who needs a faster mousetrap?
your value proposition
page three of three | previous
the audience: q&a
Mr. Backus: With that, I'd like to open it up for questions. You can pass them up
on cards at your seats or go to the microphones. While you are
getting your questions ready, someone on the panel had brought up
a question about convergence and cool products. To demonstrate, we
have a very sophisticated technology group up here. The hot topic
in the phone/PDA space is convergence, and I'm going to challenge
all the people on the panel to pull out their converged devices. I
have two. They haven't converged yet. Anyone else?
Mr. Haley: Three.
Mr. Backus: Three.
Mr. Gopalan: Just one. I win.
Mr. Backus: You win. Why one?
Mr. Gopalan: I've got this NEXTEL device which provides me the online capability to do
my email, my calendar, my contacts, so on and so forth. From that
perspective, it works fine. The only thing is, I think I need
prescription glasses to use it. The panels are very small.
Mr. Backus: I go through a new device about every six months, so I just traded in
my Nokia Palm Phone, which I thought was going to be great when I
bought it. It turned out it was a good Palm and a good phone, but
it couldn't do email, so I kept my Blackberry. I got rid of that
and went for the smallest phone possible. In six months I'm sure
I'll have something else.
Mr. Savage: This is a good example of value proposition. The phone -- voice -- is a
killer app. Email is a killer app. I left my Palm Pilot in my car.
It’s a killer app for contacts. They’re killer enough that I'm
walking around with three sets of batteries. A briefcase full of
batteries. I would love to converge all these devices, but it's
not important enough to me. I will continue putting out $400 every
six months for a new device because it's a little bit better, and
I can't wait until we get the “converged device.” They're out
there, but not quite good enough because they give up a little bit
on one application or another. At the end of the day, better,
faster cheaper, right? It's better because it's converged; it's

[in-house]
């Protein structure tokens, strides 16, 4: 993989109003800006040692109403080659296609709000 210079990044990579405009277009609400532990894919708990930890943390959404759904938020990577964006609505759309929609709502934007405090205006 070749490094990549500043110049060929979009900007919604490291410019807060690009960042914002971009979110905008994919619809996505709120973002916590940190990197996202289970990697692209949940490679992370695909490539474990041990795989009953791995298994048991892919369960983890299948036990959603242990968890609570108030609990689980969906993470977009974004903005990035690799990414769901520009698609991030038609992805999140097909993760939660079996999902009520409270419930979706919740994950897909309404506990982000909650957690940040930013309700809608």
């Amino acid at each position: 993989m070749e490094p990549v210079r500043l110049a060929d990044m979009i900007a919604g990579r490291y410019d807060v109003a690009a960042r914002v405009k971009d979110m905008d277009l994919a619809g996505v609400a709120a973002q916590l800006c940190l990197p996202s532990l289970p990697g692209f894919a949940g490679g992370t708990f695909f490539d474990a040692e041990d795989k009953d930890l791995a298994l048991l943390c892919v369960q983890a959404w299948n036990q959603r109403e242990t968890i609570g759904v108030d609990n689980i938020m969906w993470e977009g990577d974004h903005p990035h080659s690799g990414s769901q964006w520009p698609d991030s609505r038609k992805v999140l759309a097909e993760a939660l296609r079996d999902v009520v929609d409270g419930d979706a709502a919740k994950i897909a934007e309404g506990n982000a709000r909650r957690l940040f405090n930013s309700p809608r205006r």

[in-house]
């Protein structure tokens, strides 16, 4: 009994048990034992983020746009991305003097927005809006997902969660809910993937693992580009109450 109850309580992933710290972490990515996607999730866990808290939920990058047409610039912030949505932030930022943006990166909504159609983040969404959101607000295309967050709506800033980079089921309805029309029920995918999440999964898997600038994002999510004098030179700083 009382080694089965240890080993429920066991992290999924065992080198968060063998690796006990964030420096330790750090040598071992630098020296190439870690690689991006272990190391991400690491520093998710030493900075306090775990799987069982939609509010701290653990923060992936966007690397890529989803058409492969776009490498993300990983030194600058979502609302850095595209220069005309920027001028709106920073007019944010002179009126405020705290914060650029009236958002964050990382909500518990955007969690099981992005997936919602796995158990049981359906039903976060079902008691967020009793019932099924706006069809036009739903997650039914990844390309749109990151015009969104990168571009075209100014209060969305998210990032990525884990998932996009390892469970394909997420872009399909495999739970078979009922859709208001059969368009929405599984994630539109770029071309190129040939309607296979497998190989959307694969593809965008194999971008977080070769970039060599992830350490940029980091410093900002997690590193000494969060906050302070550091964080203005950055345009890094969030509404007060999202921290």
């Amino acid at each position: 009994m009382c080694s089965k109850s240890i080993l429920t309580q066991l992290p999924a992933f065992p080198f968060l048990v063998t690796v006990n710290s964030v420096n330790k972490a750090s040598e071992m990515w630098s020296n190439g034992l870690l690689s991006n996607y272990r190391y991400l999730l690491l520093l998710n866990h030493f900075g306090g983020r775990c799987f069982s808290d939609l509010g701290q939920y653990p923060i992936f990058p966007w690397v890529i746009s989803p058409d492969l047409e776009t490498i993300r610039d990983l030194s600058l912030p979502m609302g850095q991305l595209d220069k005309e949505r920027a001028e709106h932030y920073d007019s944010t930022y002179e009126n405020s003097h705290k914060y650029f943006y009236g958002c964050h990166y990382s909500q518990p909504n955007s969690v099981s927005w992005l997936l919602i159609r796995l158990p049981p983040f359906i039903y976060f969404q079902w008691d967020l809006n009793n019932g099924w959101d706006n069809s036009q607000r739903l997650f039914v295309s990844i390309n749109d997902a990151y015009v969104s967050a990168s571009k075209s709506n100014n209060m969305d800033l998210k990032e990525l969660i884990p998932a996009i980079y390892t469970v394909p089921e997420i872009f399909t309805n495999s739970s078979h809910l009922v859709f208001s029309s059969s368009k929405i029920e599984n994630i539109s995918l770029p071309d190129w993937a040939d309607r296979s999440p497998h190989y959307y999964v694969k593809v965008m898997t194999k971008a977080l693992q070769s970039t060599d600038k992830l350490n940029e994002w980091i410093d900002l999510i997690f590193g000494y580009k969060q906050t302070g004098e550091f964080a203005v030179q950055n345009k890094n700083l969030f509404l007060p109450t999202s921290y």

faster because you can do it all at once; it's cheaper because you
don't have to buy all three; but you know what? It doesn't solve
Mr. Backus: It's not better for voice. The phone is better for voice and the PDA is
better for data. The phone is a bad data device today, the PDA is
a bad voice device today. They're not 100% there yet.
Let's get a
question from the audience.
My name is Cy Weinstock, and I'm in the encryption area and
virtual private networks. As investors, what are your interest
areas and how do I go about finding the right investors?
Mr. Backus: Any venture capitalist that you want to take money from should have a
website that tells you what they're looking to invest in. It
should express the spaces they’re interested in, the type of
business -- early stage, later stage, growth stage, pre-revenue,
seed -- it should talk about how much money they're looking to
invest, and it should give success stories of what they've done.
If someone doesn't have that on their website, you shouldn't waste
their time, because they're not doing a good job telling you what
they're looking for.
Mr. Savage: We invest in early stage companies ahead of operating deals, A and B
rounds, typically between $2 million and $3 million in areas where
the IP-centered world of AOL overlays with the media assets of
Time Warner and the delivery mechanisms of Time Warner Cable. That
leads to home networking, improvements in delivery mechanisms,
converged devices, delivery to multiple platforms, etc.
Next-generation digital media is our focus.
morning, my name is Walter Ludwig with a company called Difference
Engines. Before I ask my question I have to say with all due
respect to Tige that the worst value proposition I've ever heard
is merging a big Internet company with a big media company.
I say that as both a former shareholder in each company and
Actually, this has been very valuable to me. We're in the
stage where we're making pitches. We have a moderately complex
value proposition in that it reaches across several different
constituencies, even in the customer group. We hear from potential
investors that we should focus, focus, focus, focus. Yet, I'm
hearing here that you need to tune the value proposition for